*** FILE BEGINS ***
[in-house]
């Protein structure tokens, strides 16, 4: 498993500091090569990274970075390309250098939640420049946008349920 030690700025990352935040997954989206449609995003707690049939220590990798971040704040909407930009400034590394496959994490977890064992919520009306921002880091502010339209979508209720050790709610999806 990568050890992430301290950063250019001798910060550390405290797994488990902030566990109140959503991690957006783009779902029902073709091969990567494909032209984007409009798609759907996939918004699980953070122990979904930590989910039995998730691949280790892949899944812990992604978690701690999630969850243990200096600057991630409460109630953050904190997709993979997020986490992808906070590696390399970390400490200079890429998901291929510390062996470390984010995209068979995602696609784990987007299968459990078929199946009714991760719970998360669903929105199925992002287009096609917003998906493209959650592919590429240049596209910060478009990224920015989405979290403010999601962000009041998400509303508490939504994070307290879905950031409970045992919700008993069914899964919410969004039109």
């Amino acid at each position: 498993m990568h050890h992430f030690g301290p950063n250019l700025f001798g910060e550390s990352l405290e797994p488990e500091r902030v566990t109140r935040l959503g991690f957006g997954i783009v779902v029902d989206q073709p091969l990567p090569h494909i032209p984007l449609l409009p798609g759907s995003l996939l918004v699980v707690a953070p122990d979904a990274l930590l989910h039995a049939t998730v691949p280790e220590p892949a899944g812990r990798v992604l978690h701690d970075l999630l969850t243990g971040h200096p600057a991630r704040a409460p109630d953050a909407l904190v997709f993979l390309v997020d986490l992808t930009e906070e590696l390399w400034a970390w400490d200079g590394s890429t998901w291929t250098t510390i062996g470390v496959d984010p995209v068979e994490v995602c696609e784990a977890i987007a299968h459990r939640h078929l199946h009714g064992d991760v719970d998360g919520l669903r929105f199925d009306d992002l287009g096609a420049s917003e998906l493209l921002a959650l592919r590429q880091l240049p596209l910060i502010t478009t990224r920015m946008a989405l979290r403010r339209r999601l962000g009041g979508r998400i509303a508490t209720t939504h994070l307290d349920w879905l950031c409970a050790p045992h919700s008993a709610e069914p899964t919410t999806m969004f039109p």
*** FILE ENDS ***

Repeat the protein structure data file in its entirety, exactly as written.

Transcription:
[in-house]
């Protein structure tokens, strides 16, 4: 498993500091090569990274970075390309250098939640420049946008349920 030690700025990352935040997954989206449609995003707690049939220590990798971040704040909407930009400034590394496959994490977890064992919520009306921002880091502010339209979508209720050790709610999806 990568050890992430301290950063250019001798910060550390405290797994488990902030566990109140959503991690957006783009779902029902073709091969990567494909032209984007409009798609759907996939918004699980953070122990979904930590989910039995998730691949280790892949899944812990992604978690701690999630969850243990200096600057991630409460109630953050904190997709993979997020986490992808906070590696390399970390400490200079890429998901291929510390062996470390984010995209068979995602696609784990987007299968459990078929199946009714991760719970998360669903929105199925992002287009096609917003998906493209959650592919590429240049596209910060478009990224920015989405979290403010999601962000009041998400509303508490939504994070307290879905950031409970045992919700008993069914899964919410969004039109």
């Amino acid at each position: 498993m990568h050890h992430f030690g301290p950063n250019l700025f001798g910060e550390s990352l405290e797994p488990e500091r902030v566990t109140r935040l959503g991690f957006g997954i783009v779902v029902d989206q073709p091969l990567p090569h494909i032209p984007l449609l409009p798609g759907s995003l996939l918004v699980v707690a953070p122990d979904a990274l930590l989910h039995a049939t998730v691949p280790e220590p892949a899944g812990r990798v992604l978690h701690d970075l999630l969850t243990g971040h200096p600057a991630r704040a409460p109630d953050a909407l904190v997709f993979l390309v997020d986490l992808t930009e906070e590696l390399w400034a970390w400490d200079g590394s890429t998901w291929t250098t510390i062996g470390v496959d984010p995209v068979e994490v995602c696609e784990a977890i987007a299968h459990r939640h078929l199946h009714g064992d991760v719970d998360g919520l669903r929105f199925d009306d992002l287009g096609a420049s917003e998906l493209l921002a959650l592919r590429q880091l240049p596209l910060i502010t478009t990224r920015m946008a989405l979290r403010r339209r999601l962000g009041g979508r998400i509303a508490t209720t939504h994070l307290d349920w879905l950031c409970a050790p045992h919700s008993a709610e069914p899964t919410t999806m969004f039109p």